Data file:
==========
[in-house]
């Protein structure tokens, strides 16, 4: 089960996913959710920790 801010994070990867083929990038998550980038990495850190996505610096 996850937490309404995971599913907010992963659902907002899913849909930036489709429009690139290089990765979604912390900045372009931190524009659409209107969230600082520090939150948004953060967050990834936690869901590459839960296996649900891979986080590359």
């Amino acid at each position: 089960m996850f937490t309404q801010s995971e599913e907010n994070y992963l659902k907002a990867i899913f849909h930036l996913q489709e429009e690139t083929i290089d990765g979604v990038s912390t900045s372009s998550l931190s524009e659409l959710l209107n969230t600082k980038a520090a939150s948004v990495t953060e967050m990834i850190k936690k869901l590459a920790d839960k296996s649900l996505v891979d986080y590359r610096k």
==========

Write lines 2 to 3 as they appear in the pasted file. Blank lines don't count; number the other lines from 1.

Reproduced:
């Protein structure tokens, strides 16, 4: 089960996913959710920790 801010994070990867083929990038998550980038990495850190996505610096 996850937490309404995971599913907010992963659902907002899913849909930036489709429009690139290089990765979604912390900045372009931190524009659409209107969230600082520090939150948004953060967050990834936690869901590459839960296996649900891979986080590359």
């Amino acid at each position: 089960m996850f937490t309404q801010s995971e599913e907010n994070y992963l659902k907002a990867i899913f849909h930036l996913q489709e429009e690139t083929i290089d990765g979604v990038s912390t900045s372009s998550l931190s524009e659409l959710l209107n969230t600082k980038a520090a939150s948004v990495t953060e967050m990834i850190k936690k869901l590459a920790d839960k296996s649900l996505v891979d986080y590359r610096k």